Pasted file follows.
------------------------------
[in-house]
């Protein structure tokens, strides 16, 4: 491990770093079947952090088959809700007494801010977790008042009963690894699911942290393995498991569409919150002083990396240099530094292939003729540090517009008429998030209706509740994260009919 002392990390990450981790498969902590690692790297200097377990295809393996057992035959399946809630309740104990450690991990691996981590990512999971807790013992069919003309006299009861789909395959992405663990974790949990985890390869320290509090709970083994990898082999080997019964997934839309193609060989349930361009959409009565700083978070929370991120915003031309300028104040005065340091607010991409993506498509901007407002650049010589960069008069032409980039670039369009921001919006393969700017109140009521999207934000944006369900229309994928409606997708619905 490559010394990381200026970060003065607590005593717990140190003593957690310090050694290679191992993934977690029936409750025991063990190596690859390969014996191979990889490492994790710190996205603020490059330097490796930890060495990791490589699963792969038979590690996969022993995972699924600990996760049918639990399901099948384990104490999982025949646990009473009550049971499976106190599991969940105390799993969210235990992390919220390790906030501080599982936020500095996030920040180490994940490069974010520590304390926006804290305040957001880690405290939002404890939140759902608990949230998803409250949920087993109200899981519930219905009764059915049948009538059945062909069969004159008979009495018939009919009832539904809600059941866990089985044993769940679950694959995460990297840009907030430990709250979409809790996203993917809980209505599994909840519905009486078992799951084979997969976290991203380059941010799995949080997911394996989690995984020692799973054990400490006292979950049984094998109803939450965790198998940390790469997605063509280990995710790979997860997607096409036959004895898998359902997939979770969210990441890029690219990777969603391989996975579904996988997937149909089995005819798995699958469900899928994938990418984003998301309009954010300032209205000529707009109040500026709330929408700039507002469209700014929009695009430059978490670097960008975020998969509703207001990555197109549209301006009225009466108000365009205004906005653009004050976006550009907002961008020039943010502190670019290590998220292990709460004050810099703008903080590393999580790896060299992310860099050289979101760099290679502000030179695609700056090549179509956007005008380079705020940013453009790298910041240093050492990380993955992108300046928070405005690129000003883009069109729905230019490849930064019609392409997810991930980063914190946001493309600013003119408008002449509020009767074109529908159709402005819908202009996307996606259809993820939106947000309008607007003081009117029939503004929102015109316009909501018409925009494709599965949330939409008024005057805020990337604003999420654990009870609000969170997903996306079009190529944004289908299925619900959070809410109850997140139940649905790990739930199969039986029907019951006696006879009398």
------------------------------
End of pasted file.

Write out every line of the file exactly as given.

[in-house]
């Protein structure tokens, strides 16, 4: 491990770093079947952090088959809700007494801010977790008042009963690894699911942290393995498991569409919150002083990396240099530094292939003729540090517009008429998030209706509740994260009919 002392990390990450981790498969902590690692790297200097377990295809393996057992035959399946809630309740104990450690991990691996981590990512999971807790013992069919003309006299009861789909395959992405663990974790949990985890390869320290509090709970083994990898082999080997019964997934839309193609060989349930361009959409009565700083978070929370991120915003031309300028104040005065340091607010991409993506498509901007407002650049010589960069008069032409980039670039369009921001919006393969700017109140009521999207934000944006369900229309994928409606997708619905 490559010394990381200026970060003065607590005593717990140190003593957690310090050694290679191992993934977690029936409750025991063990190596690859390969014996191979990889490492994790710190996205603020490059330097490796930890060495990791490589699963792969038979590690996969022993995972699924600990996760049918639990399901099948384990104490999982025949646990009473009550049971499976106190599991969940105390799993969210235990992390919220390790906030501080599982936020500095996030920040180490994940490069974010520590304390926006804290305040957001880690405290939002404890939140759902608990949230998803409250949920087993109200899981519930219905009764059915049948009538059945062909069969004159008979009495018939009919009832539904809600059941866990089985044993769940679950694959995460990297840009907030430990709250979409809790996203993917809980209505599994909840519905009486078992799951084979997969976290991203380059941010799995949080997911394996989690995984020692799973054990400490006292979950049984094998109803939450965790198998940390790469997605063509280990995710790979997860997607096409036959004895898998359902997939979770969210990441890029690219990777969603391989996975579904996988997937149909089995005819798995699958469900899928994938990418984003998301309009954010300032209205000529707009109040500026709330929408700039507002469209700014929009695009430059978490670097960008975020998969509703207001990555197109549209301006009225009466108000365009205004906005653009004050976006550009907002961008020039943010502190670019290590998220292990709460004050810099703008903080590393999580790896060299992310860099050289979101760099290679502000030179695609700056090549179509956007005008380079705020940013453009790298910041240093050492990380993955992108300046928070405005690129000003883009069109729905230019490849930064019609392409997810991930980063914190946001493309600013003119408008002449509020009767074109529908159709402005819908202009996307996606259809993820939106947000309008607007003081009117029939503004929102015109316009909501018409925009494709599965949330939409008024005057805020990337604003999420654990009870609000969170997903996306079009190529944004289908299925619900959070809410109850997140139940649905790990739930199969039986029907019951006696006879009398």